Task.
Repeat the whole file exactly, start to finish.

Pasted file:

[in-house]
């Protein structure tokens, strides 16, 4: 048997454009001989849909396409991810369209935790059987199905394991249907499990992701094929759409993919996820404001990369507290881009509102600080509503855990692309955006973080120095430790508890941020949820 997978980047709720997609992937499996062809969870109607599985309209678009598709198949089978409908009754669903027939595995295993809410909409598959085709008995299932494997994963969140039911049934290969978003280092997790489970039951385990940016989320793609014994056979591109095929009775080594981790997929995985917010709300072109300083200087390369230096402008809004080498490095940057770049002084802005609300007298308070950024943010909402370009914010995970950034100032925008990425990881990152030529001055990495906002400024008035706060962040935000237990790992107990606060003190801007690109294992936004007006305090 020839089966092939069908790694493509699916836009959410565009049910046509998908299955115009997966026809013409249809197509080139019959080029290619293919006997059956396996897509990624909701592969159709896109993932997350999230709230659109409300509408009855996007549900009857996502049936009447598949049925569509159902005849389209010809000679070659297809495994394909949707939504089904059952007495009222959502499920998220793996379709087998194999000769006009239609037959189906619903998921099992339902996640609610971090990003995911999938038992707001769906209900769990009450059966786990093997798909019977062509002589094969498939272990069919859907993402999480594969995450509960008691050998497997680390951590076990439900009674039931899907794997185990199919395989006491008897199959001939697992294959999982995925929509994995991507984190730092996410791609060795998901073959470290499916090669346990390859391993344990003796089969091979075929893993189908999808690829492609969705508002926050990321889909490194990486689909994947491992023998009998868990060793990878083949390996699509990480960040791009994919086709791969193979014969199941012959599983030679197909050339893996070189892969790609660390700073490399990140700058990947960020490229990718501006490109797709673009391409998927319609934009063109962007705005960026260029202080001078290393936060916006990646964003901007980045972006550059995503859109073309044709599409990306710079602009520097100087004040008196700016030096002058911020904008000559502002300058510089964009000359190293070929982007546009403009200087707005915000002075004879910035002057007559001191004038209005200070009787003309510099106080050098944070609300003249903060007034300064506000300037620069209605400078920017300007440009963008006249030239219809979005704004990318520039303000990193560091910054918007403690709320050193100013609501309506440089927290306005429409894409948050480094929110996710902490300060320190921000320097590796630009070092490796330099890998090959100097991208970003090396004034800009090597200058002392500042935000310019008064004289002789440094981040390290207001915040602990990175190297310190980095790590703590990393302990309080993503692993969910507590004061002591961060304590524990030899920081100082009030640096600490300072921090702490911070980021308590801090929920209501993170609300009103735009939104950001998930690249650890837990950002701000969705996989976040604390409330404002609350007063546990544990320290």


[in-house]
């Protein structure tokens, strides 16, 4: 048997454009001989849909396409991810369209935790059987199905394991249907499990992701094929759409993919996820404001990369507290881009509102600080509503855990692309955006973080120095430790508890941020949820 997978980047709720997609992937499996062809969870109607599985309209678009598709198949089978409908009754669903027939595995295993809410909409598959085709008995299932494997994963969140039911049934290969978003280092997790489970039951385990940016989320793609014994056979591109095929009775080594981790997929995985917010709300072109300083200087390369230096402008809004080498490095940057770049002084802005609300007298308070950024943010909402370009914010995970950034100032925008990425990881990152030529001055990495906002400024008035706060962040935000237990790992107990606060003190801007690109294992936004007006305090 020839089966092939069908790694493509699916836009959410565009049910046509998908299955115009997966026809013409249809197509080139019959080029290619293919006997059956396996897509990624909701592969159709896109993932997350999230709230659109409300509408009855996007549900009857996502049936009447598949049925569509159902005849389209010809000679070659297809495994394909949707939504089904059952007495009222959502499920998220793996379709087998194999000769006009239609037959189906619903998921099992339902996640609610971090990003995911999938038992707001769906209900769990009450059966786990093997798909019977062509002589094969498939272990069919859907993402999480594969995450509960008691050998497997680390951590076990439900009674039931899907794997185990199919395989006491008897199959001939697992294959999982995925929509994995991507984190730092996410791609060795998901073959470290499916090669346990390859391993344990003796089969091979075929893993189908999808690829492609969705508002926050990321889909490194990486689909994947491992023998009998868990060793990878083949390996699509990480960040791009994919086709791969193979014969199941012959599983030679197909050339893996070189892969790609660390700073490399990140700058990947960020490229990718501006490109797709673009391409998927319609934009063109962007705005960026260029202080001078290393936060916006990646964003901007980045972006550059995503859109073309044709599409990306710079602009520097100087004040008196700016030096002058911020904008000559502002300058510089964009000359190293070929982007546009403009200087707005915000002075004879910035002057007559001191004038209005200070009787003309510099106080050098944070609300003249903060007034300064506000300037620069209605400078920017300007440009963008006249030239219809979005704004990318520039303000990193560091910054918007403690709320050193100013609501309506440089927290306005429409894409948050480094929110996710902490300060320190921000320097590796630009070092490796330099890998090959100097991208970003090396004034800009090597200058002392500042935000310019008064004289002789440094981040390290207001915040602990990175190297310190980095790590703590990393302990309080993503692993969910507590004061002591961060304590524990030899920081100082009030640096600490300072921090702490911070980021308590801090929920209501993170609300009103735009939104950001998930690249650890837990950002701000969705996989976040604390409330404002609350007063546990544990320290």